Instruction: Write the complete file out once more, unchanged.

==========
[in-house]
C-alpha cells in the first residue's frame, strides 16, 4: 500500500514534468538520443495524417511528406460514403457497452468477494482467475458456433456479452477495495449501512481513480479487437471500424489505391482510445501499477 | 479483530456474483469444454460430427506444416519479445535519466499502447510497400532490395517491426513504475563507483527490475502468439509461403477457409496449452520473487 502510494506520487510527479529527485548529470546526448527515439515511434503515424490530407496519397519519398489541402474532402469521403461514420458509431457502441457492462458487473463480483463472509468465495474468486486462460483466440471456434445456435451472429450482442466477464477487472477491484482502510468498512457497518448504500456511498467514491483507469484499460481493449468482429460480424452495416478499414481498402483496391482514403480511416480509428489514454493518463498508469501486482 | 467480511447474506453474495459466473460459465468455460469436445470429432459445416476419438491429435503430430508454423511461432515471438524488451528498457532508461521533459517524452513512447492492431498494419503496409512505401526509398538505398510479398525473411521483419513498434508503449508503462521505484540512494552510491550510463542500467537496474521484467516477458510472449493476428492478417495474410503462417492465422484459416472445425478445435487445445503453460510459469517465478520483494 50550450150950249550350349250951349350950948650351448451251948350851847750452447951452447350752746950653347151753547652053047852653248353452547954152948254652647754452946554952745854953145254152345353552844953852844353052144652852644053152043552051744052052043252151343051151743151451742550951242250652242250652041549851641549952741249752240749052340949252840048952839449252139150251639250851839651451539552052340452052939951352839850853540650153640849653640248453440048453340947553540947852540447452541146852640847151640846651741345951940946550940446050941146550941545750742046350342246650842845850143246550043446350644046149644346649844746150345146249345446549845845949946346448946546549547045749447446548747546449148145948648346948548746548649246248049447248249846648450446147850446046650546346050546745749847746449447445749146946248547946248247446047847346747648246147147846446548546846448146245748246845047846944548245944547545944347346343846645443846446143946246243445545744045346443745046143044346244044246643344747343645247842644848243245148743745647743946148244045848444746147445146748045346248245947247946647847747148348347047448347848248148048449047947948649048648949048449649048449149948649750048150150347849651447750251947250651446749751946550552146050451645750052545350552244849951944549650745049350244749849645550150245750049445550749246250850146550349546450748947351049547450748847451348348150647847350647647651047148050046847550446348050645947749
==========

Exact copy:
[in-house]
C-alpha cells in the first residue's frame, strides 16, 4: 500500500514534468538520443495524417511528406460514403457497452468477494482467475458456433456479452477495495449501512481513480479487437471500424489505391482510445501499477 | 479483530456474483469444454460430427506444416519479445535519466499502447510497400532490395517491426513504475563507483527490475502468439509461403477457409496449452520473487 502510494506520487510527479529527485548529470546526448527515439515511434503515424490530407496519397519519398489541402474532402469521403461514420458509431457502441457492462458487473463480483463472509468465495474468486486462460483466440471456434445456435451472429450482442466477464477487472477491484482502510468498512457497518448504500456511498467514491483507469484499460481493449468482429460480424452495416478499414481498402483496391482514403480511416480509428489514454493518463498508469501486482 | 467480511447474506453474495459466473460459465468455460469436445470429432459445416476419438491429435503430430508454423511461432515471438524488451528498457532508461521533459517524452513512447492492431498494419503496409512505401526509398538505398510479398525473411521483419513498434508503449508503462521505484540512494552510491550510463542500467537496474521484467516477458510472449493476428492478417495474410503462417492465422484459416472445425478445435487445445503453460510459469517465478520483494 50550450150950249550350349250951349350950948650351448451251948350851847750452447951452447350752746950653347151753547652053047852653248353452547954152948254652647754452946554952745854953145254152345353552844953852844353052144652852644053152043552051744052052043252151343051151743151451742550951242250652242250652041549851641549952741249752240749052340949252840048952839449252139150251639250851839651451539552052340452052939951352839850853540650153640849653640248453440048453340947553540947852540447452541146852640847151640846651741345951940946550940446050941146550941545750742046350342246650842845850143246550043446350644046149644346649844746150345146249345446549845845949946346448946546549547045749447446548747546449148145948648346948548746548649246248049447248249846648450446147850446046650546346050546745749847746449447445749146946248547946248247446047847346747648246147147846446548546846448146245748246845047846944548245944547545944347346343846645443846446143946246243445545744045346443745046143044346244044246643344747343645247842644848243245148743745647743946148244045848444746147445146748045346248245947247946647847747148348347047448347848248148048449047947948649048648949048449649048449149948649750048150150347849651447750251947250651446749751946550552146050451645750052545350552244849951944549650745049350244749849645550150245750049445550749246250850146550349546450748947351049547450748847451348348150647847350647647651047148050046847550446348050645947749